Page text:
Supply chain crisis hits Steam Deck - delayed until February 2022

Woman playing PUBG on Steam Deck
(Image credit: Valve/Future)

Valve just announced that the Steam Deck release date is being delayed by two months.

The company announced the delay in a blog post on November 10, blaming the supply chain crunch for the delay in shipments, which are expected to now begin in February 2022.

"We’re sorry about this—we did our best to work around the global supply chain issues, but due to material shortages, components aren’t reaching our manufacturing facilities in time for us to meet our initial launch dates," Valve said.

"Based on our updated build estimates, Steam Deck will start shipping to customers February 2022. This will be the new start date of the reservation queue—all reservation holders keep their place in line but dates will shift back accordingly. Reservation date estimates will be updated shortly after this announcement."

The Steam Deck was originally set to ship in December 2021, giving it ideal holiday gift potential, but with this new delay, you'll have to look elsewhere for gift ideas for the PC gamers in your life (if you need help, check out our Black Friday PC gaming deals page for ideas and current sales ahead of Black Friday and Cyber Monday).

Analysis: the supply chain crisis comes for us all, in the end...

This latest news about the Steam Deck delay shouldn't be a surprise to anyone who has been paying attention to the semiconductor and supply chain crises over the past several months.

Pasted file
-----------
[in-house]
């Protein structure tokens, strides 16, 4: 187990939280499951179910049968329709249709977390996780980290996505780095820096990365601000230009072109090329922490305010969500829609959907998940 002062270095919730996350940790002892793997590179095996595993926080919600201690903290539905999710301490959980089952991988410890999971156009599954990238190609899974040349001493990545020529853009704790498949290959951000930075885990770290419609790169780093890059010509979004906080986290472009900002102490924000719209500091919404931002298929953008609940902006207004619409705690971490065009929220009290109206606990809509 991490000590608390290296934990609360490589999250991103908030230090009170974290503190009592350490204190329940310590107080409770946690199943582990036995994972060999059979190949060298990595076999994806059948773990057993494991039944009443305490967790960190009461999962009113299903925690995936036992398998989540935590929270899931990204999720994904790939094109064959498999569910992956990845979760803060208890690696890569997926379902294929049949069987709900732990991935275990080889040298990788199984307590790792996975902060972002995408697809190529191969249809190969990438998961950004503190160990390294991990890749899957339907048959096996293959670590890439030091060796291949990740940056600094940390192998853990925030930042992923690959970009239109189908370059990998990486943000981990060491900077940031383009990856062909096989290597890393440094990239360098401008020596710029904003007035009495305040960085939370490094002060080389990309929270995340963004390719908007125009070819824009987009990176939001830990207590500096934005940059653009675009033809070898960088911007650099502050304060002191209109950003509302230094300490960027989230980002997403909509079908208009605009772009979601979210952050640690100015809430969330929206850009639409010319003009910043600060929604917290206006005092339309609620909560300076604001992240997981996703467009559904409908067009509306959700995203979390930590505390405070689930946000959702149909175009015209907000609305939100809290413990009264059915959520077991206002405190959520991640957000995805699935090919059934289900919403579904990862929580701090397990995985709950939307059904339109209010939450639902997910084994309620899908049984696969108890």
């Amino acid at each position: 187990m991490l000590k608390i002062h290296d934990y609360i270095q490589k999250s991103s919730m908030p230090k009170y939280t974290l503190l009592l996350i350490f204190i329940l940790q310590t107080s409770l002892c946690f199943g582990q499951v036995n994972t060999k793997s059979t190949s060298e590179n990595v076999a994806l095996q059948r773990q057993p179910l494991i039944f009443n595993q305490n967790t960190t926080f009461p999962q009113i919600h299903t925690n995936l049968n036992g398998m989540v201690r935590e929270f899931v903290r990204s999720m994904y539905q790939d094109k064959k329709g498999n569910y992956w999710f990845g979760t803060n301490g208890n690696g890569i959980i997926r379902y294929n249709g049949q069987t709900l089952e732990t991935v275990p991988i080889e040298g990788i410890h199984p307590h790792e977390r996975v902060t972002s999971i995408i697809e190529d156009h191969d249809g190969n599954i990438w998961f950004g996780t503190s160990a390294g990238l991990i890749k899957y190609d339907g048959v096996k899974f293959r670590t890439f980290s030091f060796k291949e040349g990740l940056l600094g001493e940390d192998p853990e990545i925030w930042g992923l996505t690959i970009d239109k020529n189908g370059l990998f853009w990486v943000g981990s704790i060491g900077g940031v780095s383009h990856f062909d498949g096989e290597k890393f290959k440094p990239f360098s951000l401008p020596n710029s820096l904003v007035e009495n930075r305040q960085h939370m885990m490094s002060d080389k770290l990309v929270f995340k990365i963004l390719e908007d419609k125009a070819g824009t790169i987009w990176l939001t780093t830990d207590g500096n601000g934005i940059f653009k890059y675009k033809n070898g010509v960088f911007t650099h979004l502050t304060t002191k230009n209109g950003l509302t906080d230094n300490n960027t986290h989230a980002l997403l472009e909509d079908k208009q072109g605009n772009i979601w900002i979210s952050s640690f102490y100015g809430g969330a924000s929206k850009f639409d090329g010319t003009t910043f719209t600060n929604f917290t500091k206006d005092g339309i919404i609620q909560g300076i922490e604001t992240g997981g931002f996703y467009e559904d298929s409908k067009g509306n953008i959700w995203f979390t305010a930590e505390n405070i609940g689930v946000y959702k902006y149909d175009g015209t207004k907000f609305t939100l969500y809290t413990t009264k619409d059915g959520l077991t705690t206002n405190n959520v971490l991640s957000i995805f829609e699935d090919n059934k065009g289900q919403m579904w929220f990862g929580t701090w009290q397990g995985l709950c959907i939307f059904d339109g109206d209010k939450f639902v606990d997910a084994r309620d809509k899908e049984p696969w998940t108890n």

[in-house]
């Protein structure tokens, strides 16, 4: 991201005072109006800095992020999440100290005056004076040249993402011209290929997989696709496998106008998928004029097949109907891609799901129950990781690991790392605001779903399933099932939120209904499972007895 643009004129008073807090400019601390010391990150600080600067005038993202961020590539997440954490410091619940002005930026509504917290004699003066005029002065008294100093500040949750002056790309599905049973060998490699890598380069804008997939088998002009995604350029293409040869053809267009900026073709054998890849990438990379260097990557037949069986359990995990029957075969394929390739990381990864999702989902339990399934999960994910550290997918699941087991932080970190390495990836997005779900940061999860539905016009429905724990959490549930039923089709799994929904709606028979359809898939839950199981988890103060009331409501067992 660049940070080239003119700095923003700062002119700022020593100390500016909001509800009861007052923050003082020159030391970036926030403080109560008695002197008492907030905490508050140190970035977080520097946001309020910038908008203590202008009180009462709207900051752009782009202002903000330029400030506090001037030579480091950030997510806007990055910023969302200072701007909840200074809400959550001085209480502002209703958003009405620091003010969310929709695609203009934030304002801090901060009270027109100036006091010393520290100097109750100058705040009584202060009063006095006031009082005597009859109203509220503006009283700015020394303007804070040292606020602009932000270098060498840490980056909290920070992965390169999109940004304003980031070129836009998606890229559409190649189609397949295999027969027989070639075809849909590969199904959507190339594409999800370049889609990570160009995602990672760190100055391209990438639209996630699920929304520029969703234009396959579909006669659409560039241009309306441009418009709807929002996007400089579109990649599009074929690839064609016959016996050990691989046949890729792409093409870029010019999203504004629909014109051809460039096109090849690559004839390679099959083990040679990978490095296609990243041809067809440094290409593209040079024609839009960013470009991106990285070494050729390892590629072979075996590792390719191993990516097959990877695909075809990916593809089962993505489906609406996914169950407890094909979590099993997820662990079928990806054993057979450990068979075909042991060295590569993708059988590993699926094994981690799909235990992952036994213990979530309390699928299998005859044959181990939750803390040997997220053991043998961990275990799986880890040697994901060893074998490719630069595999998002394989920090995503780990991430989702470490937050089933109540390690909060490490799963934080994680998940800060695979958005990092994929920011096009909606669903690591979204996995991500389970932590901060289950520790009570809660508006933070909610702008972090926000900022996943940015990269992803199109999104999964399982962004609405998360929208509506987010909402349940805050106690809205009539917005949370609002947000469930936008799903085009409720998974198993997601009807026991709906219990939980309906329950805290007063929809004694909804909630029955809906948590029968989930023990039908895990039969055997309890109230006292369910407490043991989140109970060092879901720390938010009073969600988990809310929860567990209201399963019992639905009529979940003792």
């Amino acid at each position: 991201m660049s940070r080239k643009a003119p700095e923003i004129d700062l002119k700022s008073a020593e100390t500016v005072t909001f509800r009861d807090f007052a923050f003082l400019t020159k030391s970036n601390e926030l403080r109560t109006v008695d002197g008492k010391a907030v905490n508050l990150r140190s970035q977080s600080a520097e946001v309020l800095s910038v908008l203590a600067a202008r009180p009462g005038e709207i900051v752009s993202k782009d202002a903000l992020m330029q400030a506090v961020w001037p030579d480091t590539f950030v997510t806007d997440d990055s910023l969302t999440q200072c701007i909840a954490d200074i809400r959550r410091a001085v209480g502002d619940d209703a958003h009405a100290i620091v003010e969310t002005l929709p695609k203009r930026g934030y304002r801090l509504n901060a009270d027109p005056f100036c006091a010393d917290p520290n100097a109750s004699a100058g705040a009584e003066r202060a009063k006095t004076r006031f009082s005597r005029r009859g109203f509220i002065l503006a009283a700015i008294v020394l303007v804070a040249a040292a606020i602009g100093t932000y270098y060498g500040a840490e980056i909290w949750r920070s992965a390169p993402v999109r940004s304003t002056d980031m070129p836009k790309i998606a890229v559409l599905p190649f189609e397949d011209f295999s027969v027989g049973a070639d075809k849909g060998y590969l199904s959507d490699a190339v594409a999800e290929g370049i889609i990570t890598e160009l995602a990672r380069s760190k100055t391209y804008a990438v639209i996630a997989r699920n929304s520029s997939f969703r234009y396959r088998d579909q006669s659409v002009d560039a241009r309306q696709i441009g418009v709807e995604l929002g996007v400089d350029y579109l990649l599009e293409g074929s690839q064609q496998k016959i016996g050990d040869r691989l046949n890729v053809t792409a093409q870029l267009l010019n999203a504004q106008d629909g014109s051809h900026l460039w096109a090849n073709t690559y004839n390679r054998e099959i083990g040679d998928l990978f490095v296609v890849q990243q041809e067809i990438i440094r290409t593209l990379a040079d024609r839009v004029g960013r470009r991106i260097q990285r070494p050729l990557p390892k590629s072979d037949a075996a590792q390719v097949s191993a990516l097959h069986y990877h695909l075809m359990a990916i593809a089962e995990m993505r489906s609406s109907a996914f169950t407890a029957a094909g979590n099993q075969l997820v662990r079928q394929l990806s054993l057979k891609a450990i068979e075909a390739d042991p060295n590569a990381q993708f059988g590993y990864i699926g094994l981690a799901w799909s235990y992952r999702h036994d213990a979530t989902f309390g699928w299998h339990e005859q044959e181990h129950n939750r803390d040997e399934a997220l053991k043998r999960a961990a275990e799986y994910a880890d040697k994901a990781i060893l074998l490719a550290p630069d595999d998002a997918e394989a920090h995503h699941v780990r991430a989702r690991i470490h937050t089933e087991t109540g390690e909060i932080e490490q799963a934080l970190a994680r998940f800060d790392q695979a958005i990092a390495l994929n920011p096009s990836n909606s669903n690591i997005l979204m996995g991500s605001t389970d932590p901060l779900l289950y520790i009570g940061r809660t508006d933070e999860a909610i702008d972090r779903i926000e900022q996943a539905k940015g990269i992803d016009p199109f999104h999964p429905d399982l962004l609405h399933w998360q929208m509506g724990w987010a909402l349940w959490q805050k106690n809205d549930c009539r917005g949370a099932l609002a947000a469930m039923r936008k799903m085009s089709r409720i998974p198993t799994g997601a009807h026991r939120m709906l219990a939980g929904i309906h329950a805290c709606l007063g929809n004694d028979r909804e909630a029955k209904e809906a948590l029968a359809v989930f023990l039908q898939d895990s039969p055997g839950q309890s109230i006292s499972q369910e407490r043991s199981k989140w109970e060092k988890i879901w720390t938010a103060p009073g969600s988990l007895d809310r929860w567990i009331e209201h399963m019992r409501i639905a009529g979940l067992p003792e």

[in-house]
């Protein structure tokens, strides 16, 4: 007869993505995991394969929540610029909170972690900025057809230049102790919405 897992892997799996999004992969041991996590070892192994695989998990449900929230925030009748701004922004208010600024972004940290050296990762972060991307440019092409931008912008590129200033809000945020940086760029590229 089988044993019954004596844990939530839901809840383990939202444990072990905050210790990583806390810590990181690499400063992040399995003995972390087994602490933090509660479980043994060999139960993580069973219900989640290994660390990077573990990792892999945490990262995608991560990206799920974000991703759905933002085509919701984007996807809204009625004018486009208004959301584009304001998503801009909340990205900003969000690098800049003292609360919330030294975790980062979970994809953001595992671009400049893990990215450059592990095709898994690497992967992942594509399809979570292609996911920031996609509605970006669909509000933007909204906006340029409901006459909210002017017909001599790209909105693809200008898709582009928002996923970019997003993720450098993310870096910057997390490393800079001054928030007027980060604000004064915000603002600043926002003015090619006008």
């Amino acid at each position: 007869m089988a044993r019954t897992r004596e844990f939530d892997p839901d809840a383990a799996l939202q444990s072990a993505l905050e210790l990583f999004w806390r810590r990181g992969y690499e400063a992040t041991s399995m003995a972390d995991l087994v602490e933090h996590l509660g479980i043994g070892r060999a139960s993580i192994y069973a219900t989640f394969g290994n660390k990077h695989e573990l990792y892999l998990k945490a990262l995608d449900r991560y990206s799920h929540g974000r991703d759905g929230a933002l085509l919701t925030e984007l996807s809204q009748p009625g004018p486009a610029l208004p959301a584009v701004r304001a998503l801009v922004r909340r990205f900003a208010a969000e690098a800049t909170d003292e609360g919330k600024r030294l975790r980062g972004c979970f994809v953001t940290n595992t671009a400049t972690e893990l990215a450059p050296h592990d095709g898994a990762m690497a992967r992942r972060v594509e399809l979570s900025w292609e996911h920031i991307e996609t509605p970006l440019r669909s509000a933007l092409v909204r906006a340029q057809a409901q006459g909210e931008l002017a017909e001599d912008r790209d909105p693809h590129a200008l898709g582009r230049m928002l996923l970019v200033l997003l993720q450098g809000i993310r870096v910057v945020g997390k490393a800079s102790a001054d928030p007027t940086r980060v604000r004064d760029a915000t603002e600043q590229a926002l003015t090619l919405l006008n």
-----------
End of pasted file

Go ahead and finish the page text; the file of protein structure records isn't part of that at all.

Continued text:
The novel coronavirus pandemic has hit major manufacturing regions in Asia particularly hard, so the steady stream of tech products we've become accustomed to over the years really isn't sustainable when parts suppliers and assemblers have to shut down production temporarily after outbreaks or need to reduce capacity in order to comply with safety guidelines.

While frustrating, this is going to be the case for all sorts of products in the months ahead, from the latest MacBooks and iPhones to the latest graphics cards and even basic telecom equipment like routers and Wi-Fi extenders

It is just something we are going to have to get used to since even after the supply chain problems work themselves out, we are likely to experience similar disruptions in the future as we become more and more dependent on tech products for just about everything.

John Loeffler
Components Editor

John (He/Him) is the Components Editor here at TechRadar and he is also a programmer, gamer, activist, and Brooklyn College alum currently living in Brooklyn, NY. 

Named by the CTA as a CES 2020 Media Trailblazer for his science and technology reporting, John specializes in all areas of computer science, including industry news, hardware reviews, PC gaming, as well as general science writing and the social impact of the tech industry.

You can find him online on Threads @johnloeffler.

Currently playing: Baldur's Gate 3 (just like everyone else).